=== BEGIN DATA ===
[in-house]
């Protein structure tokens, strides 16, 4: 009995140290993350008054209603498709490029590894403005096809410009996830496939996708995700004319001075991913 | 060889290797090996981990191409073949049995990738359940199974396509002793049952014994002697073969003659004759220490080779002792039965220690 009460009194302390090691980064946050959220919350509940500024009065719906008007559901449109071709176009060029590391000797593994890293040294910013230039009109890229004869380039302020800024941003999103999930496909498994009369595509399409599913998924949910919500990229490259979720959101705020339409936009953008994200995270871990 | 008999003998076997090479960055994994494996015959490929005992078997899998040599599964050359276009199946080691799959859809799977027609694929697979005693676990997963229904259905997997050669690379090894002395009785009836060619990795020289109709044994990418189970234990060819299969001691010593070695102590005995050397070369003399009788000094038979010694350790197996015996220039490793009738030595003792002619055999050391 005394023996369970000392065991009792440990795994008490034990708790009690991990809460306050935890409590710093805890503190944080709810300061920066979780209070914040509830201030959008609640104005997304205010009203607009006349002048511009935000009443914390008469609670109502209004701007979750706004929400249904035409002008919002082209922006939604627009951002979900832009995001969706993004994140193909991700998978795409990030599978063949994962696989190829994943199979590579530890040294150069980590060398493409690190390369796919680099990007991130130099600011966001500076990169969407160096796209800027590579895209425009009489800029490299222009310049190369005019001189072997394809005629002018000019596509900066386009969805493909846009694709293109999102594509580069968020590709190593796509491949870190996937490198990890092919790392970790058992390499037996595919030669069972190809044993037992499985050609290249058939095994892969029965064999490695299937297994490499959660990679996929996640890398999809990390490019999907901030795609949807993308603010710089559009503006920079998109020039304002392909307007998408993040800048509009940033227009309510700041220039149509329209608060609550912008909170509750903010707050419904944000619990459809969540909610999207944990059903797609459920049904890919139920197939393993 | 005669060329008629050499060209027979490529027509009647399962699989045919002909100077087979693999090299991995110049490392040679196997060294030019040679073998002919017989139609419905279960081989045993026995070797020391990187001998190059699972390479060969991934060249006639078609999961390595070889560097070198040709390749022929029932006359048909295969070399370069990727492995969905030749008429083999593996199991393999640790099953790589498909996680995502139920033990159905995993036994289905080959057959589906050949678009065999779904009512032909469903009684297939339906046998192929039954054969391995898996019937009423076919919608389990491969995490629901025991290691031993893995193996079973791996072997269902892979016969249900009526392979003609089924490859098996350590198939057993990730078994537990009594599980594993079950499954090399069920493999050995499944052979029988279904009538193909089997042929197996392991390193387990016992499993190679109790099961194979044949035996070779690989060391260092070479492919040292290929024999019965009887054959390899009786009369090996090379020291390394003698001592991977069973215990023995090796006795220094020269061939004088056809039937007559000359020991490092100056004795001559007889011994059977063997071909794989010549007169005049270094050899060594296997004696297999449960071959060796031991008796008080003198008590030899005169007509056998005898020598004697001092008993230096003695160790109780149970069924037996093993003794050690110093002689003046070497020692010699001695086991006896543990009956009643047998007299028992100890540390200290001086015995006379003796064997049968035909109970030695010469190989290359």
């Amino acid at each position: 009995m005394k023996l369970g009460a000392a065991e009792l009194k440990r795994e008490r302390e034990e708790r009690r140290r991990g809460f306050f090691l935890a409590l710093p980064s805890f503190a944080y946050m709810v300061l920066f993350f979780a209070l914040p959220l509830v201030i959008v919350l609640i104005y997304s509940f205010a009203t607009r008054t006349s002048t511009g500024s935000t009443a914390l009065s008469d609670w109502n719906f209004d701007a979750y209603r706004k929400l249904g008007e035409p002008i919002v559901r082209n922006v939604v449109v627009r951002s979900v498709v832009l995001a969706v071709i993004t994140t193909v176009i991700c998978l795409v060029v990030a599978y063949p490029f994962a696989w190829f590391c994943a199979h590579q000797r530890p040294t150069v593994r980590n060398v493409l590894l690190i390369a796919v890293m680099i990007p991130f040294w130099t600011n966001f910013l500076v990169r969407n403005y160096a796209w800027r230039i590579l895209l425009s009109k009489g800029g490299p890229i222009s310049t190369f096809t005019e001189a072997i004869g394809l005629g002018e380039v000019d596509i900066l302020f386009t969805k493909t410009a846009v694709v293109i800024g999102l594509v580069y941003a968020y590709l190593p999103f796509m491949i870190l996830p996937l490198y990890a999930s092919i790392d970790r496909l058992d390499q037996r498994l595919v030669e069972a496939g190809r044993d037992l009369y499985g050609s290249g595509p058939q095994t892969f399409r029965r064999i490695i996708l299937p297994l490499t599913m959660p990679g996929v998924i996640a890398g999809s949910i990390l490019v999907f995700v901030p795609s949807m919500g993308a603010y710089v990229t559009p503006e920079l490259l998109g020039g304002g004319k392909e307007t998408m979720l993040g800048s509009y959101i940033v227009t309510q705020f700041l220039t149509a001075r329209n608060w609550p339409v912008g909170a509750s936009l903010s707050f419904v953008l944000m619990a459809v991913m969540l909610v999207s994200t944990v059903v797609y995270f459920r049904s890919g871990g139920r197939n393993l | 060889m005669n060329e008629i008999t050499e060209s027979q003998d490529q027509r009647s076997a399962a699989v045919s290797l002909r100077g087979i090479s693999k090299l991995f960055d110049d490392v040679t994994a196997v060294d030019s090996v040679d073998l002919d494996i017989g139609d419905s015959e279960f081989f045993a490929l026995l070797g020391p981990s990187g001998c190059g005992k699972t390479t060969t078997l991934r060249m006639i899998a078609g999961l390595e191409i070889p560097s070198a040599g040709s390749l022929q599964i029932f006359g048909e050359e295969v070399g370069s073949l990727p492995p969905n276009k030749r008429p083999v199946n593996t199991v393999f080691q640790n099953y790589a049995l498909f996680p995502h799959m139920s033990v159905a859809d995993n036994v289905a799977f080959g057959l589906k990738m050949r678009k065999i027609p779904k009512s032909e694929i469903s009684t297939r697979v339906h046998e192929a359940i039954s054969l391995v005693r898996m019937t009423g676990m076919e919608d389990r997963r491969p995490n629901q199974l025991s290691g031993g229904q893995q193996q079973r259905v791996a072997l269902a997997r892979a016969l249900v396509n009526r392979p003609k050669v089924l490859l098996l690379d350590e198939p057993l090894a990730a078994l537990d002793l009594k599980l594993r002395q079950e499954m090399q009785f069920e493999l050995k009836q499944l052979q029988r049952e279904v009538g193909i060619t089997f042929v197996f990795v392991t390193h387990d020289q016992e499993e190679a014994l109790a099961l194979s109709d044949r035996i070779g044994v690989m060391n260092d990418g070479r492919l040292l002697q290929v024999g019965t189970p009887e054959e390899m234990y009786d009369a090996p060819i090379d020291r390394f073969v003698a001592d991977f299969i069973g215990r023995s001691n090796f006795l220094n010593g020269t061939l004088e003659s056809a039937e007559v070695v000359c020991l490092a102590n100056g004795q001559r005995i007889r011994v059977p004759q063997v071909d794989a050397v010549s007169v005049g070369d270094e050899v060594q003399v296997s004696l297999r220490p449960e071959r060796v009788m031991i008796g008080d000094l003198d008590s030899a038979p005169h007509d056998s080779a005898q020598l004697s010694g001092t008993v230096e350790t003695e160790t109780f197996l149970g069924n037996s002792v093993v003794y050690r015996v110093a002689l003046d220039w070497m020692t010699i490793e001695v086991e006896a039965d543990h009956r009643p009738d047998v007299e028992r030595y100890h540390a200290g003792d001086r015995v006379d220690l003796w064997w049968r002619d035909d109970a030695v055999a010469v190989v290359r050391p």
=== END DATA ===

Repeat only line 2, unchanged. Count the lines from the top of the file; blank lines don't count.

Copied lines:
């Protein structure tokens, strides 16, 4: 009995140290993350008054209603498709490029590894403005096809410009996830496939996708995700004319001075991913 | 060889290797090996981990191409073949049995990738359940199974396509002793049952014994002697073969003659004759220490080779002792039965220690 009460009194302390090691980064946050959220919350509940500024009065719906008007559901449109071709176009060029590391000797593994890293040294910013230039009109890229004869380039302020800024941003999103999930496909498994009369595509399409599913998924949910919500990229490259979720959101705020339409936009953008994200995270871990 | 008999003998076997090479960055994994494996015959490929005992078997899998040599599964050359276009199946080691799959859809799977027609694929697979005693676990997963229904259905997997050669690379090894002395009785009836060619990795020289109709044994990418189970234990060819299969001691010593070695102590005995050397070369003399009788000094038979010694350790197996015996220039490793009738030595003792002619055999050391 005394023996369970000392065991009792440990795994008490034990708790009690991990809460306050935890409590710093805890503190944080709810300061920066979780209070914040509830201030959008609640104005997304205010009203607009006349002048511009935000009443914390008469609670109502209004701007979750706004929400249904035409002008919002082209922006939604627009951002979900832009995001969706993004994140193909991700998978795409990030599978063949994962696989190829994943199979590579530890040294150069980590060398493409690190390369796919680099990007991130130099600011966001500076990169969407160096796209800027590579895209425009009489800029490299222009310049190369005019001189072997394809005629002018000019596509900066386009969805493909846009694709293109999102594509580069968020590709190593796509491949870190996937490198990890092919790392970790058992390499037996595919030669069972190809044993037992499985050609290249058939095994892969029965064999490695299937297994490499959660990679996929996640890398999809990390490019999907901030795609949807993308603010710089559009503006920079998109020039304002392909307007998408993040800048509009940033227009309510700041220039149509329209608060609550912008909170509750903010707050419904944000619990459809969540909610999207944990059903797609459920049904890919139920197939393993 | 005669060329008629050499060209027979490529027509009647399962699989045919002909100077087979693999090299991995110049490392040679196997060294030019040679073998002919017989139609419905279960081989045993026995070797020391990187001998190059699972390479060969991934060249006639078609999961390595070889560097070198040709390749022929029932006359048909295969070399370069990727492995969905030749008429083999593996199991393999640790099953790589498909996680995502139920033990159905995993036994289905080959057959589906050949678009065999779904009512032909469903009684297939339906046998192929039954054969391995898996019937009423076919919608389990491969995490629901025991290691031993893995193996079973791996072997269902892979016969249900009526392979003609089924490859098996350590198939057993990730078994537990009594599980594993079950499954090399069920493999050995499944052979029988279904009538193909089997042929197996392991390193387990016992499993190679109790099961194979044949035996070779690989060391260092070479492919040292290929024999019965009887054959390899009786009369090996090379020291390394003698001592991977069973215990023995090796006795220094020269061939004088056809039937007559000359020991490092100056004795001559007889011994059977063997071909794989010549007169005049270094050899060594296997004696297999449960071959060796031991008796008080003198008590030899005169007509056998005898020598004697001092008993230096003695160790109780149970069924037996093993003794050690110093002689003046070497020692010699001695086991006896543990009956009643047998007299028992100890540390200290001086015995006379003796064997049968035909109970030695010469190989290359």